2. America will become ever more narratively bifurcated into opposing ideological camps . I'm sad to say, 2011 will be, from a narrative perspective, a year in which we continue to see political/ideological divisions triumph over national or global unity. At home we will continue to see political extremism on the right dominate headlines and there will be a serious attempt by radical Teapublican politicians to shut down the government. That narrative disruption will likely happen between January 15 and March 1. After that, the "war of ideas" that has been fought on a low simmer throughout the first decade of the 21st century will no longer be comfortably viewed on television screens but will invade the very substance of our daily lives. It won't be pretty.
Across America state legislatures with not enough funds due to a lack of tax revenue and the end of stimulus money will create the largest single scaling back of public services in our nation's history. Schools and offices will close. Teachers and other state workers across the board will have mandatory pay cuts, permanent layoffs, and forced early retirements. Scheduled improvements to infrastructure--from buildings to water systems to highways to needed upgrades to fire-fighting equipment and computers--will be cancelled indefinitely. The lack of a federal jobs program will trickle down to a lack of work at the state and municipal levels, and unemployment will increase to unprecedented record highs. Stories about ordinary citizens who did nothing wrong but lost their homes, their livelihoods, and their sense of purpose will be juxtaposed with stories about "luck and pluck" on behalf of other citizens who turned personal tragedy and loss into success.
On the right, state cutbacks will be explained as necessary correctives to our national economic addiction to a good life that we can no longer afford to provide to our citizens. The Constitution will be evoked as a sacred document whose every word will be used to justify continued cuts to tax rates, privatizing of social security, and repealing the Obama health plan.
For those of us who have been paying attention to the narrative rise of the radical right in American politics, these sudden changes to our national storyline will be seen as proof positive of our worst fears. For those who haven't been paying attention or who have given up on politics in favor of watching ESPN but who suddenly discover they must change their lives because of these cutbacks and changes, they will inevitably believe what their preferred news outlet tells them to believe. On the right that storyline will line up the Democrats and Obama for narrative blame they don't deserve. On the left that storyline will line up the rich, Wall Street, various Republican presidential candidates, and a feckless Congress for narrative tar and feathering. But this battle of ideas, this war of competing narratives, isn't about arriving at a truth that will then set us free. This is about control of the narrative . And money. Or the lack of it.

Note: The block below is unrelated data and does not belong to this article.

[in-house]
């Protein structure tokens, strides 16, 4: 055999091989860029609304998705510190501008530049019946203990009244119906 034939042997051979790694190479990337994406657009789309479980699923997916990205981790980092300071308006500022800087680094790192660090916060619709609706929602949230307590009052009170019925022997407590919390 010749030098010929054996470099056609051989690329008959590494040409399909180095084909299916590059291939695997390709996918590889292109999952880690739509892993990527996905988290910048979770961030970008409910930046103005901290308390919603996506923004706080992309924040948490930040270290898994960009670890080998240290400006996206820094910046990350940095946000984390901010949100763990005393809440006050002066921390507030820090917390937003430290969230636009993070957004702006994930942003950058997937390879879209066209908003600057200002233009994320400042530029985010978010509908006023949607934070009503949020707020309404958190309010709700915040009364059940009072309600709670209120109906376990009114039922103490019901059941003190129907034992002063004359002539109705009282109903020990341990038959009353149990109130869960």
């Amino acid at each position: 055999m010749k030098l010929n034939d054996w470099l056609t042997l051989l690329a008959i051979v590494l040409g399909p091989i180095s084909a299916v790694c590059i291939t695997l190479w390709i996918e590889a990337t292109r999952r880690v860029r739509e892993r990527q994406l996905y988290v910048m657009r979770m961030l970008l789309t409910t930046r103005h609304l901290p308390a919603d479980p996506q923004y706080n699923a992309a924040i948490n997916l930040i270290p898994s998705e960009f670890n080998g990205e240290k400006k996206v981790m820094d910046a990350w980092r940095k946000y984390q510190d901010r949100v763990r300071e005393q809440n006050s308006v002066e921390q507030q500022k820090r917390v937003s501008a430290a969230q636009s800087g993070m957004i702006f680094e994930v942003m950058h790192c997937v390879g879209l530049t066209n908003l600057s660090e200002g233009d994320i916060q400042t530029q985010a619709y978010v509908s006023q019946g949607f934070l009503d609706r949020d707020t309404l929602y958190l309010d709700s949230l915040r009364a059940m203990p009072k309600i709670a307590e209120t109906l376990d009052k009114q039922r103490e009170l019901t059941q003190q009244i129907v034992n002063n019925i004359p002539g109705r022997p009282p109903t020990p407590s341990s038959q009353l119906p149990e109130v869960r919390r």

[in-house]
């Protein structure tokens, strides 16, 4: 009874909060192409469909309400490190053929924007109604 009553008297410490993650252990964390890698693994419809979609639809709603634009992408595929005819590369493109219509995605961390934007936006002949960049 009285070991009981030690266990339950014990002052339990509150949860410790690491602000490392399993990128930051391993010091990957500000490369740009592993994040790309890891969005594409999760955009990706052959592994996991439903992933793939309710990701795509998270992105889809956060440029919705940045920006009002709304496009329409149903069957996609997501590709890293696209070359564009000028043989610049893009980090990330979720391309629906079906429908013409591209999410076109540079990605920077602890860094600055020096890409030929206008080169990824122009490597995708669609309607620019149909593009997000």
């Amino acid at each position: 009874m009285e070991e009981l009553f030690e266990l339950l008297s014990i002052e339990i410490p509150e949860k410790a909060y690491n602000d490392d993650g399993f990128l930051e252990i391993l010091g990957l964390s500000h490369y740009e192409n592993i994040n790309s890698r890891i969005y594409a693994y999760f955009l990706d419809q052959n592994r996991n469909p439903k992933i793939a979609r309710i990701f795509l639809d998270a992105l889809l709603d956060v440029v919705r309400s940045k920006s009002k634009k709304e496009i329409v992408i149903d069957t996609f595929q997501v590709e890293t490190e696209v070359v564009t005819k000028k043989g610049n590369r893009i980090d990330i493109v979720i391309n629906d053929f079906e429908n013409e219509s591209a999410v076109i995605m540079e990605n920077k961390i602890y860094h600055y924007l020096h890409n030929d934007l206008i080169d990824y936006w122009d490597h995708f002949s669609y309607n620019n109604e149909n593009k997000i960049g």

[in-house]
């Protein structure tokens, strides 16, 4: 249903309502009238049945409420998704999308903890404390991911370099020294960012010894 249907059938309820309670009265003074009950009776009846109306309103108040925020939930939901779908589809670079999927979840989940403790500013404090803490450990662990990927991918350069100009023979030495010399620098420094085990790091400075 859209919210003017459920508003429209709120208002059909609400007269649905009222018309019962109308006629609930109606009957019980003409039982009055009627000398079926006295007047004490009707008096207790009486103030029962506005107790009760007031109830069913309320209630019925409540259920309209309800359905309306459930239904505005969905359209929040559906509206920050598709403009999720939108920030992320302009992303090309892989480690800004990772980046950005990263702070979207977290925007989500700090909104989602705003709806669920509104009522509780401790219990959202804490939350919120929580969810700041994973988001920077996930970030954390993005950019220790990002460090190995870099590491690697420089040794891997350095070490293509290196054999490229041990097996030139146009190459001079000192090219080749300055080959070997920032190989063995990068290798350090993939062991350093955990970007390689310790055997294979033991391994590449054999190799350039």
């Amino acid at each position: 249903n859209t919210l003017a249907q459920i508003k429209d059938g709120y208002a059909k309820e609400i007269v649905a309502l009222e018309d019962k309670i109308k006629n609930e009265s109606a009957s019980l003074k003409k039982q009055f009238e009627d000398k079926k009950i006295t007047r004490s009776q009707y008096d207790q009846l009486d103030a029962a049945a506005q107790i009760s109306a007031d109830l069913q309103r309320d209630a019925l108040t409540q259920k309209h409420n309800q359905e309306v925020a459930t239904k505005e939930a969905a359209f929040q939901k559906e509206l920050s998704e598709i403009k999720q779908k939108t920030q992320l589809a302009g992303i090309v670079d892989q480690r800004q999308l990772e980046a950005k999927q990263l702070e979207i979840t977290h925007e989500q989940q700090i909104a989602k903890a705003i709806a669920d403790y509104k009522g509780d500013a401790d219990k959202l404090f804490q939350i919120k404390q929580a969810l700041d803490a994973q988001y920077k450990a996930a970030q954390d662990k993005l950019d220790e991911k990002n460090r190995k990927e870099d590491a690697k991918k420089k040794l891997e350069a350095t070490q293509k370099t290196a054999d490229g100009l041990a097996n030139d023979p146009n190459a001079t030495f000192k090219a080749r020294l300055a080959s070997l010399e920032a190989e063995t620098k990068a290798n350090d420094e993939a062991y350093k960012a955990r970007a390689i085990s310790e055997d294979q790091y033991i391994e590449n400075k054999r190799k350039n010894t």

That said, we will also see righteous anger rise on the left in ways that haven't been witnessed since the bloody days of union rage and speechmaking during The Great Depression or the protests, songs, poems, and stories that defined a common narrative basis for mass opposition to the Vietnam War. This time around, the counter-narrative campaign on the left will be far less about amassing large street protests or engaging pedestrians with red paint in war theatre than it will be about targeted Internet viral protests, more WikiLeaks, and cyber-attacks on corporate websites, large banks, a few governors, and Wall Street institutions. In the end, this counter-narrative campaign will be, as it always has been, about narrative disruptions loud and long enough to disturb the otherwise quiet corporate control of the money used to pay for the status quo.
Anti-war sentiment, fueled by worsening economic conditions for everyone except the rich, will skyrocket during the summer and by the fall its leaders will make productive use of the one strategy that finally ended of the Vietnam war. That lesson is this: Once the opposition narrative is firmly rooted in the public sphere and repeated daily in the media, to end a war doesn't require further arguing about it, but instead requires only for Congress to cut off funding for it .